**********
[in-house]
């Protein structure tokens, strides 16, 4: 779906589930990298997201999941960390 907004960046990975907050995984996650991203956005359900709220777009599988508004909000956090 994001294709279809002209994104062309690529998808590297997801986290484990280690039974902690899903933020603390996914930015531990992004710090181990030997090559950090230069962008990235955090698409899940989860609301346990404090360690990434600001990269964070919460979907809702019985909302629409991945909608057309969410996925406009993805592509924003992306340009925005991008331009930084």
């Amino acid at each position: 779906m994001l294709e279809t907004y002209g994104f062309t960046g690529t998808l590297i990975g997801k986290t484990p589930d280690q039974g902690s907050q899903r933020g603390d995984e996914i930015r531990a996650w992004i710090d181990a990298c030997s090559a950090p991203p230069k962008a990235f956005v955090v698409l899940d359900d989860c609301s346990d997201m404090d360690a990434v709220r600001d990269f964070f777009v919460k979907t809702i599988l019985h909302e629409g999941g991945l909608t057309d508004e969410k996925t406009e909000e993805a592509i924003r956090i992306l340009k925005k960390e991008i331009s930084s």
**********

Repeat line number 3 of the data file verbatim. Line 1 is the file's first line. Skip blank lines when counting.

């Amino acid at each position: 779906m994001l294709e279809t907004y002209g994104f062309t960046g690529t998808l590297i990975g997801k986290t484990p589930d280690q039974g902690s907050q899903r933020g603390d995984e996914i930015r531990a996650w992004i710090d181990a990298c030997s090559a950090p991203p230069k962008a990235f956005v955090v698409l899940d359900d989860c609301s346990d997201m404090d360690a990434v709220r600001d990269f964070f777009v919460k979907t809702i599988l019985h909302e629409g999941g991945l909608t057309d508004e969410k996925t406009e909000e993805a592509i924003r956090i992306l340009k925005k960390e991008i331009s930084s």